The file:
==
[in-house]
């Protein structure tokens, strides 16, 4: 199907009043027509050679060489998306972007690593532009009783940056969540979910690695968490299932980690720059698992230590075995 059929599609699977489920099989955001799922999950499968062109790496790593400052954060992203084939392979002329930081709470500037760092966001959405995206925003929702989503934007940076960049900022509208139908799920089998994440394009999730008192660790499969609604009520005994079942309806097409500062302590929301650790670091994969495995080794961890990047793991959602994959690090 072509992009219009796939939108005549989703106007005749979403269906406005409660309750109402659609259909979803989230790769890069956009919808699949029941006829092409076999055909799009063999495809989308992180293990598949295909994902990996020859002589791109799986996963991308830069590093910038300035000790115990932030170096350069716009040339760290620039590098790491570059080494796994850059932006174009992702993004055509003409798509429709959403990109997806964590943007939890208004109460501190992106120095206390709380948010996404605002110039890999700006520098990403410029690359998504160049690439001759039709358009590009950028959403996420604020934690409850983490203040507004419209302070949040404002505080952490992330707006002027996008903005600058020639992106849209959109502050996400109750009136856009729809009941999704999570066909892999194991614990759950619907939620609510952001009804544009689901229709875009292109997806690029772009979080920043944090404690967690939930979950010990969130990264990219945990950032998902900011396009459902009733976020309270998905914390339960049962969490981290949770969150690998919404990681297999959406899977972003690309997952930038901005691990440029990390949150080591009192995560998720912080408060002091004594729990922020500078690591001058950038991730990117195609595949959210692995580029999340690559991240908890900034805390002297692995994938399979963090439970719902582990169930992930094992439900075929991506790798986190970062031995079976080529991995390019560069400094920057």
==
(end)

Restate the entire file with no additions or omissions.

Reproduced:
[in-house]
């Protein structure tokens, strides 16, 4: 199907009043027509050679060489998306972007690593532009009783940056969540979910690695968490299932980690720059698992230590075995 059929599609699977489920099989955001799922999950499968062109790496790593400052954060992203084939392979002329930081709470500037760092966001959405995206925003929702989503934007940076960049900022509208139908799920089998994440394009999730008192660790499969609604009520005994079942309806097409500062302590929301650790670091994969495995080794961890990047793991959602994959690090 072509992009219009796939939108005549989703106007005749979403269906406005409660309750109402659609259909979803989230790769890069956009919808699949029941006829092409076999055909799009063999495809989308992180293990598949295909994902990996020859002589791109799986996963991308830069590093910038300035000790115990932030170096350069716009040339760290620039590098790491570059080494796994850059932006174009992702993004055509003409798509429709959403990109997806964590943007939890208004109460501190992106120095206390709380948010996404605002110039890999700006520098990403410029690359998504160049690439001759039709358009590009950028959403996420604020934690409850983490203040507004419209302070949040404002505080952490992330707006002027996008903005600058020639992106849209959109502050996400109750009136856009729809009941999704999570066909892999194991614990759950619907939620609510952001009804544009689901229709875009292109997806690029772009979080920043944090404690967690939930979950010990969130990264990219945990950032998902900011396009459902009733976020309270998905914390339960049962969490981290949770969150690998919404990681297999959406899977972003690309997952930038901005691990440029990390949150080591009192995560998720912080408060002091004594729990922020500078690591001058950038991730990117195609595949959210692995580029999340690559991240908890900034805390002297692995994938399979963090439970719902582990169930992930094992439900075929991506790798986190970062031995079976080529991995390019560069400094920057």